Linda Halcomb's Blog

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March 31, 2012 April 1, 2012

Filed under: Daily Post,Watercolors — lindahalcombfineart @ 7:18 am
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My daughter had surgery so I have been caregiving and chauffering for a few days. I got back to artmaking on Friday. About once a year, I do a class for various non-profit groups that I call Watercolor 101. As all of you know it is expensive to acquire artmaking materials, especially if you’re starting from scratch. I started doing this class for organizations I support, so that people can have a hands-on experience with watercolor without buying any materials. I use materials that I have or materials that the Watercolor Society of Indiana has for Outreach Programs. I originally used a geometric design approach that I learned in a workshop given by Judi Betts. It works really well and generally a small watercolor can be completed in about 2 hours if I have the design predrawn on the paper. I used this approach in the background for this painting. I have my “students” working on a warm and a cool painting at the same time.

Apples and Circles #3 - The background approach was learned from Judi Betts

I want to have a second approach ready. It would need to be simple, straight forward and easy to paint. Also, it helps inspire future painters if the result is attractive. I have been pondering how to live life and what adds fun and value to life. I decided the pieces would have to have something living like a person or a dog as the focal point and that food and drink or nature seem to consistently bring enjoyment to life. I started flipping through magazines because I want the newbies to find three simple people or items in photos in magazines. The idea is to use tracing paper to do a rough, imperfect design from these perfect magazine photos. I did that and then did an initial underpainting using cad yellow, cad red and viridian. After transferring the design to the watercolor paper,  you paint in light washes, glazing to build up colors. With beginners I have found that it is good to finish by outlining with markers – it fixes many flaws and makes a nice finished piece. Here is my trial work – too complicated for a beginner but you get the idea.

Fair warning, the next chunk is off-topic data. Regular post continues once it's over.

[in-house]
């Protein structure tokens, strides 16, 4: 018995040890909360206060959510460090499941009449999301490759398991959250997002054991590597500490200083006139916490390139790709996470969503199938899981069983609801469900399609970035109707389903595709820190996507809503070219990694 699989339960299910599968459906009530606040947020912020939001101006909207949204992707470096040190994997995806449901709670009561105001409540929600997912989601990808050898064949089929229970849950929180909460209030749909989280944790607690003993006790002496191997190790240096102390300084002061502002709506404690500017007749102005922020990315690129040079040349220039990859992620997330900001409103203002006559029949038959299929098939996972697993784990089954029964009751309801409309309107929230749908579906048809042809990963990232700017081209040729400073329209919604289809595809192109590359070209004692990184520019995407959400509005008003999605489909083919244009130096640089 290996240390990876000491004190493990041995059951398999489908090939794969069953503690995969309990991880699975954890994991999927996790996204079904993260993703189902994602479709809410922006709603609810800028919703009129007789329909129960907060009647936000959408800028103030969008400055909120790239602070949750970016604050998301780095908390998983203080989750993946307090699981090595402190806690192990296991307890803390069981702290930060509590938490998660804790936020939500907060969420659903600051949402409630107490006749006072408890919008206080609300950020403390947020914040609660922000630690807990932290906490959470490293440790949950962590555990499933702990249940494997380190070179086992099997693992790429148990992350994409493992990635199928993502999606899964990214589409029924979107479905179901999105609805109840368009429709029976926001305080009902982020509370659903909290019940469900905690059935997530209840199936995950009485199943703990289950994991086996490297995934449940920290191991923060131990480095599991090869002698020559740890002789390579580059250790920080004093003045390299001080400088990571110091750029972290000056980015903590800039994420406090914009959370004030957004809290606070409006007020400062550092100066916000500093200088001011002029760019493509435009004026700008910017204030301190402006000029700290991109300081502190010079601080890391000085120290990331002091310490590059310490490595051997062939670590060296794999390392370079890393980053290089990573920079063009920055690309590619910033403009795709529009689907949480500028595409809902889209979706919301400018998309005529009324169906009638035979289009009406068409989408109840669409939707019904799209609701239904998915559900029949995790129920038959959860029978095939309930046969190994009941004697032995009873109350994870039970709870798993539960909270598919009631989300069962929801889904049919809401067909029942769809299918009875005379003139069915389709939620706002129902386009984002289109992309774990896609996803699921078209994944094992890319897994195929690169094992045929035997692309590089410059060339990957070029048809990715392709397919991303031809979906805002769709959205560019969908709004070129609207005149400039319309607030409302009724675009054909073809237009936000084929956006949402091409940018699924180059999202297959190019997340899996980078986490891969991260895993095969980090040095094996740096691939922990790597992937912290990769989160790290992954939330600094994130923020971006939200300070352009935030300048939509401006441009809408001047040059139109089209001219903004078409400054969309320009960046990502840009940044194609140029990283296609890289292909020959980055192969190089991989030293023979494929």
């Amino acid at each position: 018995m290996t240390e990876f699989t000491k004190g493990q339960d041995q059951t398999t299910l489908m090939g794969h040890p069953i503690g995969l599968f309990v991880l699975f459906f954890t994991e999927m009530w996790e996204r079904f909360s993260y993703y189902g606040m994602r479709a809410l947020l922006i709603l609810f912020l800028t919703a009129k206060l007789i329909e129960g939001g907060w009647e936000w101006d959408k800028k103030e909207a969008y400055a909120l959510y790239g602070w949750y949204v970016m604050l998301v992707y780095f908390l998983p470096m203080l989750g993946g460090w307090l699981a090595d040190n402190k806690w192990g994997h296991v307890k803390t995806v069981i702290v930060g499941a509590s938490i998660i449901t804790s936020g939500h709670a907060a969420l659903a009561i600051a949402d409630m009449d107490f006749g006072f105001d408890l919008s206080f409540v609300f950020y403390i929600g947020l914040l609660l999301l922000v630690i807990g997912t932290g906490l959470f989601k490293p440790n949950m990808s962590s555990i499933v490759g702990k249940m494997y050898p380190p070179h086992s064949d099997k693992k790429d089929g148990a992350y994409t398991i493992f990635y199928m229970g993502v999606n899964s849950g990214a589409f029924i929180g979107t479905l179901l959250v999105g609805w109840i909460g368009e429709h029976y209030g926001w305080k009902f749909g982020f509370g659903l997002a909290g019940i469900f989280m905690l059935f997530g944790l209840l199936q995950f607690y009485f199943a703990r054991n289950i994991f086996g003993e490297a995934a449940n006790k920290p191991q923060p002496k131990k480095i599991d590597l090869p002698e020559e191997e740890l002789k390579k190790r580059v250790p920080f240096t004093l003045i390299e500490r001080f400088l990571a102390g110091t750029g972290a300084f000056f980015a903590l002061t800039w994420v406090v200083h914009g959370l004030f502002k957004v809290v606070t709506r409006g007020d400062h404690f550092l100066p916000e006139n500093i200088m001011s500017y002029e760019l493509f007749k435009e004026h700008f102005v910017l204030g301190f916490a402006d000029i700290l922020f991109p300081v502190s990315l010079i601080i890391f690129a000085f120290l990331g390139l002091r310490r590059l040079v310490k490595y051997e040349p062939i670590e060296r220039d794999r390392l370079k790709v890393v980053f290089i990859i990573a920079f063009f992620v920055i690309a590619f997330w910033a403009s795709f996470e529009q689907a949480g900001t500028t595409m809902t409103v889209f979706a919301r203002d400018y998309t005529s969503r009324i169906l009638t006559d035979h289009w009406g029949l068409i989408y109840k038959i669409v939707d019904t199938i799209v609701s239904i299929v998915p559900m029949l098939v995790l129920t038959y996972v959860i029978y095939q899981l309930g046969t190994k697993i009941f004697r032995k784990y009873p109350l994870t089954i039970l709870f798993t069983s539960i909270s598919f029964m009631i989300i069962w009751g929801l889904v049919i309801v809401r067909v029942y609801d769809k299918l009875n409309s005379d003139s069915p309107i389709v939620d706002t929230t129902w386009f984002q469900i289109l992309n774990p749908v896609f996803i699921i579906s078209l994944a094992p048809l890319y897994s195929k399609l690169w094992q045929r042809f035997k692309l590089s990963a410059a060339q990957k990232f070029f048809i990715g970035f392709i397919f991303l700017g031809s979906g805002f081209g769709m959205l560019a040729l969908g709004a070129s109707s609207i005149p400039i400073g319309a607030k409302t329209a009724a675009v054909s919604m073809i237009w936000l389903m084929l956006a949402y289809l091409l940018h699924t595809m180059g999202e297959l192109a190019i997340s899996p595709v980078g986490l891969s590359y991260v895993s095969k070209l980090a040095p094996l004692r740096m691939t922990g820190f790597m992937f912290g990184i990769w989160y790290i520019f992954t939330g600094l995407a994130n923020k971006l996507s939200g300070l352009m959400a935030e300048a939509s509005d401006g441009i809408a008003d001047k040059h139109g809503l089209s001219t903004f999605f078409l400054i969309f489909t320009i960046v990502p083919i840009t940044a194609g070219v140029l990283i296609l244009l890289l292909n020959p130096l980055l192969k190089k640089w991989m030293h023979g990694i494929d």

WC 101 Exercise

I was fascinated by the idea of a very finished, business woman standing on a street corner eating an ice cream treat. I did not include the hibiscus in the original design but added them later to add color and to tie in the edges of the paper. My mind is focused on the words “Live Life” – how better to live life than with a lovely cup of tea or an ice crteam sundae? We’ll see where this goes…



September 7, 2010 September 8, 2010

Filed under: Collage,Daily Post — lindahalcombfineart @ 5:53 pm
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I am growing in appreciation for art in B&W…in all its forms. Photographs like those of Ansel Adams amaze with their texture and depth, drawings by the Renaissance artists are full of movement and power and abstracts stimulate our little gray cells. I completed another abstract collage and have one more in process.

Collage Exercise 09072010

This one fell into place easily.  I tore the first piece of paper smaller than I wanted so I started playing around with the “left over” shapes and I fell in love with the powerful black shape you see here. Focusing on balance, repetition and line I completed this piece without a lot of struggle. (Maybe I should have struggled more????!!) It was fun and my husband said “I think you’re getting it!”  This is fun and I think it will improve my paintings, even if it is all in my subconcious.


August 29, 2010 August 29, 2010

Filed under: Acrylics,Collage,Daily Post,Watercolors — lindahalcombfineart @ 7:16 am
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Did you ever do a painting or exercise that looked perfect the first time but you just couldn’t believe it? This happened to me yesterday.  I was working on my second collage in order to exercise the new insights I gained from reading the book by Edward Betts. I used the left over acrylics from the day before to paint a textured background on Bristol Board. Then I used my torn gray scale papers to layout my first attempt at a composition.  HMMM, this looks pretty good. But I can improve it, right? I don’t know this looks pretty good… Well to make a long story short, I could not improve it and I could not recreate it! Of course!  After several hours over 2 or 3 working sessions I created a new composition. It is fine and I do like it but boy was I frustrated that I could not recreate my original work.

Collage Exercise 08282010

I like the simplicity and cleanness of this design. I am doing these exercises on Bristol Board because I don’t like working on it and I am trying to use up the stock that I have. Have a lovely late summer day!


July 20, 2010 July 20, 2010

Filed under: Daily Post,Watercolors — lindahalcombfineart @ 8:28 am